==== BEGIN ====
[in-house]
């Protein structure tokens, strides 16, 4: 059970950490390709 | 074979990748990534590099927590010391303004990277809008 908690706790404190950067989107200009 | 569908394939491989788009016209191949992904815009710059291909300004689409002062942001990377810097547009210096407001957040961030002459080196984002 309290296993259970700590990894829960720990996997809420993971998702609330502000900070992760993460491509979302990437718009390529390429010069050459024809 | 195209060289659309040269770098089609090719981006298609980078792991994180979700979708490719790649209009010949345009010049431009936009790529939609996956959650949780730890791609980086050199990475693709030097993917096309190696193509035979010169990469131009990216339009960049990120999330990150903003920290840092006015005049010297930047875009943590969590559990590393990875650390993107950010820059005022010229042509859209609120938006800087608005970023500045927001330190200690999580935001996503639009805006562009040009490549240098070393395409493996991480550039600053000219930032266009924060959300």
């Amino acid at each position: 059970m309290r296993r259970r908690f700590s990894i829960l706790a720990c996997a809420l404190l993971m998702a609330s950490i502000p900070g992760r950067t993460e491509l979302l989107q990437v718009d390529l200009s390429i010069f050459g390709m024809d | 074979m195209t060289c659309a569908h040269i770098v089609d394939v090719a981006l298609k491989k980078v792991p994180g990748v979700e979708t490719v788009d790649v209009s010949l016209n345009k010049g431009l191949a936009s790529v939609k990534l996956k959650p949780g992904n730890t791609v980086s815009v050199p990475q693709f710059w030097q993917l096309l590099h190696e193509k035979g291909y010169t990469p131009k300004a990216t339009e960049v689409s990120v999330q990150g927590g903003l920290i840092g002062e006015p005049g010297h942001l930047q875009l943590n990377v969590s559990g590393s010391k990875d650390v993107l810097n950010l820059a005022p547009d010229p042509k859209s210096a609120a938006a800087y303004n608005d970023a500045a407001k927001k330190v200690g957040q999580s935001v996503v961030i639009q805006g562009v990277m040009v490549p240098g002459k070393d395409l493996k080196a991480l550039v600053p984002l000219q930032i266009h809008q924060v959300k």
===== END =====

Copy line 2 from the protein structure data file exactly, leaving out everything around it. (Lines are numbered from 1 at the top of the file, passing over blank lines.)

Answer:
């Protein structure tokens, strides 16, 4: 059970950490390709 | 074979990748990534590099927590010391303004990277809008 908690706790404190950067989107200009 | 569908394939491989788009016209191949992904815009710059291909300004689409002062942001990377810097547009210096407001957040961030002459080196984002 309290296993259970700590990894829960720990996997809420993971998702609330502000900070992760993460491509979302990437718009390529390429010069050459024809 | 195209060289659309040269770098089609090719981006298609980078792991994180979700979708490719790649209009010949345009010049431009936009790529939609996956959650949780730890791609980086050199990475693709030097993917096309190696193509035979010169990469131009990216339009960049990120999330990150903003920290840092006015005049010297930047875009943590969590559990590393990875650390993107950010820059005022010229042509859209609120938006800087608005970023500045927001330190200690999580935001996503639009805006562009040009490549240098070393395409493996991480550039600053000219930032266009924060959300």